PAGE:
Presentation Title

Gender and Authoritarianism in Argentina Through Literature

Presentation Type

Oral Presentation

School

School of Arts and Humanities

Discipline

Holocaust and Genocide Studies

Mentor

Lisa DiGiovanni

Abstract

This paper analyzes how Argentinean author Martín Kohan critiques the gendered nature of authoritarianism during General Jorge Rafael Videla’s dictatorship (1976-1983). His novel School for Patriots (2007) is set at the end of the seven-year program of National Reorganization, a euphemism for a state-led extermination of leftist political dissidents. Within this setting, Kohan illustrates the impacts of militaristic discourses and state institutions that allowed for the silencing, transformation and disappearance of over 30,000 Argentineans. Drawing from Women’s and Gender Studies, and specifically Michel Foucault’s concept of docile bodies, I show how Kohan illuminates the intersections of the military and the Church within the school apparatus. Together these sought to produce “patriotic soldiers” as well as reproduce gender hierarchies within a surveillance culture. Through setting and characterization, the novel reveals the role of institutions in facilitating an authoritarian culture that has contributed to widespread misogyny, militarism and the extermination of opposition.

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Gender and Authoritarianism in Argentina Through Literature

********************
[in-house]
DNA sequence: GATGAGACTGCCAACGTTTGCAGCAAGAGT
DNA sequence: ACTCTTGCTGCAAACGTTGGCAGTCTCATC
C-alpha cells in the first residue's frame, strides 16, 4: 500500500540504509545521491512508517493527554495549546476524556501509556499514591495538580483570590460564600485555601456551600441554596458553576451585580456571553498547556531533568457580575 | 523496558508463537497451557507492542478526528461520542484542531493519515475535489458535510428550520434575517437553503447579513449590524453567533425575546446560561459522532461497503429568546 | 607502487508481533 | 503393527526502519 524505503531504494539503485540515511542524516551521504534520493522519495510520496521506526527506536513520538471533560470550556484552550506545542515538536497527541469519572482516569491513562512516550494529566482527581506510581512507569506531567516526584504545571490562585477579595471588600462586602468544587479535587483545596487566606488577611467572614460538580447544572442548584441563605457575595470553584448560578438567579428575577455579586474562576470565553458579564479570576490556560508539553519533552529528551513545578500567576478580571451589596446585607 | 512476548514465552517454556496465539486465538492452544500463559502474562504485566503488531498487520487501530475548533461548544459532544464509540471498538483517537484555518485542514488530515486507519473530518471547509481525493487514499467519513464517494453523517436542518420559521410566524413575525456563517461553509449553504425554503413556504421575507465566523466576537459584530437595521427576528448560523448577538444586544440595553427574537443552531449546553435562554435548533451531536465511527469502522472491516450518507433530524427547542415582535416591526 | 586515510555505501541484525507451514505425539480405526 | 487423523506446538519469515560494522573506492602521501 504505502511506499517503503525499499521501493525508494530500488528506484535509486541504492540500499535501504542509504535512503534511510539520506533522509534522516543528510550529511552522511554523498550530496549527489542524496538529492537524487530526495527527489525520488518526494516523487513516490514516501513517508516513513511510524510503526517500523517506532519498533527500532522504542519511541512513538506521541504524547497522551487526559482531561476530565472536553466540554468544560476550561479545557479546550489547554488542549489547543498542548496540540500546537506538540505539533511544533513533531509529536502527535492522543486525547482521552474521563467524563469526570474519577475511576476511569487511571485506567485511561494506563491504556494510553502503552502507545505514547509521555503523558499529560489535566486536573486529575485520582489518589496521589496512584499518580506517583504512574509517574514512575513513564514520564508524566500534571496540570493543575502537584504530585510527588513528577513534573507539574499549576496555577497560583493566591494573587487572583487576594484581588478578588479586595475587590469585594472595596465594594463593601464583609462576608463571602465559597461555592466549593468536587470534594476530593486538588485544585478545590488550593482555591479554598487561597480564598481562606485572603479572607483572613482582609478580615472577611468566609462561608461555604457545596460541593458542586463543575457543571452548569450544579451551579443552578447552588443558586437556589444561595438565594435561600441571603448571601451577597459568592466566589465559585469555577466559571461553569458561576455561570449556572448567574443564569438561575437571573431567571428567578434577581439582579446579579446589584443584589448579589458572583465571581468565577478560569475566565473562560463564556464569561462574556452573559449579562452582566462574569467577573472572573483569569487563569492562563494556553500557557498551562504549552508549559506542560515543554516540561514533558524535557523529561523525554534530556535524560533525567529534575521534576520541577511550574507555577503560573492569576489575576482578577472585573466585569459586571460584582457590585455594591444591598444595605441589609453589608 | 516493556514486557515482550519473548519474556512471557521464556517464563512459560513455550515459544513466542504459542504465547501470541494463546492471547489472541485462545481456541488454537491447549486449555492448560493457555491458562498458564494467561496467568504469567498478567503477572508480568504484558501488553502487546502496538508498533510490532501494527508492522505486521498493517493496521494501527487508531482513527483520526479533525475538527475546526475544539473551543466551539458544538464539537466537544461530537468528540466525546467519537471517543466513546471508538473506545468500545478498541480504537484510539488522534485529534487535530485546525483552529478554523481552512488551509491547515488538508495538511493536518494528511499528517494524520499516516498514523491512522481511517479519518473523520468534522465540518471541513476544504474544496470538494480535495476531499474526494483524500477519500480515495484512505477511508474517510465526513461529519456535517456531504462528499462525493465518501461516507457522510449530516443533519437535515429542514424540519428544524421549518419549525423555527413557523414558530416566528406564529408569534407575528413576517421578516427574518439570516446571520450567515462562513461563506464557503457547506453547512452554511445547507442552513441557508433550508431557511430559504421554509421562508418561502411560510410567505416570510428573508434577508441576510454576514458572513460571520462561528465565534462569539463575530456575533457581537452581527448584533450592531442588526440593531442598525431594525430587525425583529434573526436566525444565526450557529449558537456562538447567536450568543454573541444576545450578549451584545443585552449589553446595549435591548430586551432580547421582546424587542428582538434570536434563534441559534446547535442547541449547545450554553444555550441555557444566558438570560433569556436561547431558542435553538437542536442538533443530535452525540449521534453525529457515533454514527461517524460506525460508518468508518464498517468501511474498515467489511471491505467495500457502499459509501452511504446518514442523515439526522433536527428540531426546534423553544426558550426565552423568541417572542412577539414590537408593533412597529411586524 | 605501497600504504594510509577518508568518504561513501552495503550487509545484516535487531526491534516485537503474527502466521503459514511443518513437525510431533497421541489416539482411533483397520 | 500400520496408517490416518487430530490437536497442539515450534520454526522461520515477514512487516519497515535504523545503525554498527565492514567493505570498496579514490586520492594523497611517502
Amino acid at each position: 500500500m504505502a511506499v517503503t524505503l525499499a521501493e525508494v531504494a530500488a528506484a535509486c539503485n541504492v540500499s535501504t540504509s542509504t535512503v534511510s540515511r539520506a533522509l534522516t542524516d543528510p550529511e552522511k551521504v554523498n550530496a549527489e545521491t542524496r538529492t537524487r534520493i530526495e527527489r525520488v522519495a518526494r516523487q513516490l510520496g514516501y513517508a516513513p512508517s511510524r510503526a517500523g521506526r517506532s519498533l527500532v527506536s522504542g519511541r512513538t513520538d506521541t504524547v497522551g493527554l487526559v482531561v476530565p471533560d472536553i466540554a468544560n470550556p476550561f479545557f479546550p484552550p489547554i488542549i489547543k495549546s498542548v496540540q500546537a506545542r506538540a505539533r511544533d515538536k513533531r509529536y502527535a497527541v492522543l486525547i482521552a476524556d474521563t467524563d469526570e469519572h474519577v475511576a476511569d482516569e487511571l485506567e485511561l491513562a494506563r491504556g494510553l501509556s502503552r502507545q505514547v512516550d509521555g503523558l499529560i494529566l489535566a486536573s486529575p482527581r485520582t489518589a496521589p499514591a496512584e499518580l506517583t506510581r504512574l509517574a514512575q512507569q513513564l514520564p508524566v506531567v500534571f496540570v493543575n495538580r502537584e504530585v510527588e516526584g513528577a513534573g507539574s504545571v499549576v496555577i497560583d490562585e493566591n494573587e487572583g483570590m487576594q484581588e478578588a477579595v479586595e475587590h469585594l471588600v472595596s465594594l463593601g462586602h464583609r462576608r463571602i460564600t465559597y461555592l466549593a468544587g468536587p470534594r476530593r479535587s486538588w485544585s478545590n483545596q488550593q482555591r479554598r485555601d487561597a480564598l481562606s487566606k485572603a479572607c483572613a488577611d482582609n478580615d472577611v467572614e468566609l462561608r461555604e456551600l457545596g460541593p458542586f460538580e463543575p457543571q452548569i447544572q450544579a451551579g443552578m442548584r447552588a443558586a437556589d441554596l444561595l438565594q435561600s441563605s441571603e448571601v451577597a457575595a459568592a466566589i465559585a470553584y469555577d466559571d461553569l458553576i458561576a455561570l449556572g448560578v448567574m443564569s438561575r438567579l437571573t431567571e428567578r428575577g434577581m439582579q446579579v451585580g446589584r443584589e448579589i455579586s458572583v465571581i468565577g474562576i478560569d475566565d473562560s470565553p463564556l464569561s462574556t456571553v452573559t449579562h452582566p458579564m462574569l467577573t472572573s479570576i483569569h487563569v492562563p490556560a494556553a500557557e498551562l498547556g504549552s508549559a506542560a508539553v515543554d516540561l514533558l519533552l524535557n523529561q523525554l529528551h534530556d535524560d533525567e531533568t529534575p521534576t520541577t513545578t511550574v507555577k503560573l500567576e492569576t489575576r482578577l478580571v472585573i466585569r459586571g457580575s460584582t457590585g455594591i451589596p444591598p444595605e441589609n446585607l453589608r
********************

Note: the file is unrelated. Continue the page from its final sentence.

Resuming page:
This paper analyzes how Argentinean author Martín Kohan critiques the gendered nature of authoritarianism during General Jorge Rafael Videla’s dictatorship (1976-1983). His novel School for Patriots (2007) is set at the end of the seven-year program of National Reorganization, a euphemism for a state-led extermination of leftist political dissidents. Within this setting, Kohan illustrates the impacts of militaristic discourses and state institutions that allowed for the silencing, transformation and disappearance of over 30,000 Argentineans. Drawing from Women’s and Gender Studies, and specifically Michel Foucault’s concept of docile bodies, I show how Kohan illuminates the intersections of the military and the Church within the school apparatus. Together these sought to produce “patriotic soldiers” as well as reproduce gender hierarchies within a surveillance culture. Through setting and characterization, the novel reveals the role of institutions in facilitating an authoritarian culture that has contributed to widespread misogyny, militarism and the extermination of opposition.